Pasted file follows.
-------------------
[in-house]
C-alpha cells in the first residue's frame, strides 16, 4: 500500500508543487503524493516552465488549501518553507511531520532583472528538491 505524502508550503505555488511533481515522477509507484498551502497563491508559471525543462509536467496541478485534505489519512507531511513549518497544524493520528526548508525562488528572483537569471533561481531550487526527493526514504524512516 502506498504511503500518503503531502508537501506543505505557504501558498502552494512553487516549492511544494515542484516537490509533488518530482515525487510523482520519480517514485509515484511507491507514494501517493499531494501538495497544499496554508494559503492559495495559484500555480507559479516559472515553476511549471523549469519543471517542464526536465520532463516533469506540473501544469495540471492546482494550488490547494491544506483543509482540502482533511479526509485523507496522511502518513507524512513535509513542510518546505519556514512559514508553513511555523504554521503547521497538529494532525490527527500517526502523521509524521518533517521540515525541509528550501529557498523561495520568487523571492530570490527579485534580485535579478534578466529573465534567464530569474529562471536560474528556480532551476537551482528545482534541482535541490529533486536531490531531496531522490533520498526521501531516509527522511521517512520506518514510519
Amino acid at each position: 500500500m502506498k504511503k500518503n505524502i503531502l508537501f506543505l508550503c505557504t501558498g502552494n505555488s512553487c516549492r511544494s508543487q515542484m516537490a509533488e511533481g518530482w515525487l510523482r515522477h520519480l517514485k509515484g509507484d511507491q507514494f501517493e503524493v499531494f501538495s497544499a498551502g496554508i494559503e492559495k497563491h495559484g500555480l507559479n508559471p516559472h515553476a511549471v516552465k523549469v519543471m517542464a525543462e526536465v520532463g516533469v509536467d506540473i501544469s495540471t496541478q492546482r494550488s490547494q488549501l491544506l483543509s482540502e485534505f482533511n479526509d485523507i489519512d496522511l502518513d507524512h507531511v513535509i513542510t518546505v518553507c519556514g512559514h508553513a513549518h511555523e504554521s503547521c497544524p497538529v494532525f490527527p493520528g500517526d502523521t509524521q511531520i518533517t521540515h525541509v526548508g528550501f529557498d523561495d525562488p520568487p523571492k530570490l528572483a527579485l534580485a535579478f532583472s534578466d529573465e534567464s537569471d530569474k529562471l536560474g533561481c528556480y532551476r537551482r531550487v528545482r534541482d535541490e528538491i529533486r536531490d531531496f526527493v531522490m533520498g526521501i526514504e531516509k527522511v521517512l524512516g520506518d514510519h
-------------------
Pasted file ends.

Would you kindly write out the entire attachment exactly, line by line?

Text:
[in-house]
C-alpha cells in the first residue's frame, strides 16, 4: 500500500508543487503524493516552465488549501518553507511531520532583472528538491 505524502508550503505555488511533481515522477509507484498551502497563491508559471525543462509536467496541478485534505489519512507531511513549518497544524493520528526548508525562488528572483537569471533561481531550487526527493526514504524512516 502506498504511503500518503503531502508537501506543505505557504501558498502552494512553487516549492511544494515542484516537490509533488518530482515525487510523482520519480517514485509515484511507491507514494501517493499531494501538495497544499496554508494559503492559495495559484500555480507559479516559472515553476511549471523549469519543471517542464526536465520532463516533469506540473501544469495540471492546482494550488490547494491544506483543509482540502482533511479526509485523507496522511502518513507524512513535509513542510518546505519556514512559514508553513511555523504554521503547521497538529494532525490527527500517526502523521509524521518533517521540515525541509528550501529557498523561495520568487523571492530570490527579485534580485535579478534578466529573465534567464530569474529562471536560474528556480532551476537551482528545482534541482535541490529533486536531490531531496531522490533520498526521501531516509527522511521517512520506518514510519
Amino acid at each position: 500500500m502506498k504511503k500518503n505524502i503531502l508537501f506543505l508550503c505557504t501558498g502552494n505555488s512553487c516549492r511544494s508543487q515542484m516537490a509533488e511533481g518530482w515525487l510523482r515522477h520519480l517514485k509515484g509507484d511507491q507514494f501517493e503524493v499531494f501538495s497544499a498551502g496554508i494559503e492559495k497563491h495559484g500555480l507559479n508559471p516559472h515553476a511549471v516552465k523549469v519543471m517542464a525543462e526536465v520532463g516533469v509536467d506540473i501544469s495540471t496541478q492546482r494550488s490547494q488549501l491544506l483543509s482540502e485534505f482533511n479526509d485523507i489519512d496522511l502518513d507524512h507531511v513535509i513542510t518546505v518553507c519556514g512559514h508553513a513549518h511555523e504554521s503547521c497544524p497538529v494532525f490527527p493520528g500517526d502523521t509524521q511531520i518533517t521540515h525541509v526548508g528550501f529557498d523561495d525562488p520568487p523571492k530570490l528572483a527579485l534580485a535579478f532583472s534578466d529573465e534567464s537569471d530569474k529562471l536560474g533561481c528556480y532551476r537551482r531550487v528545482r534541482d535541490e528538491i529533486r536531490d531531496f526527493v531522490m533520498g526521501i526514504e531516509k527522511v521517512l524512516g520506518d514510519h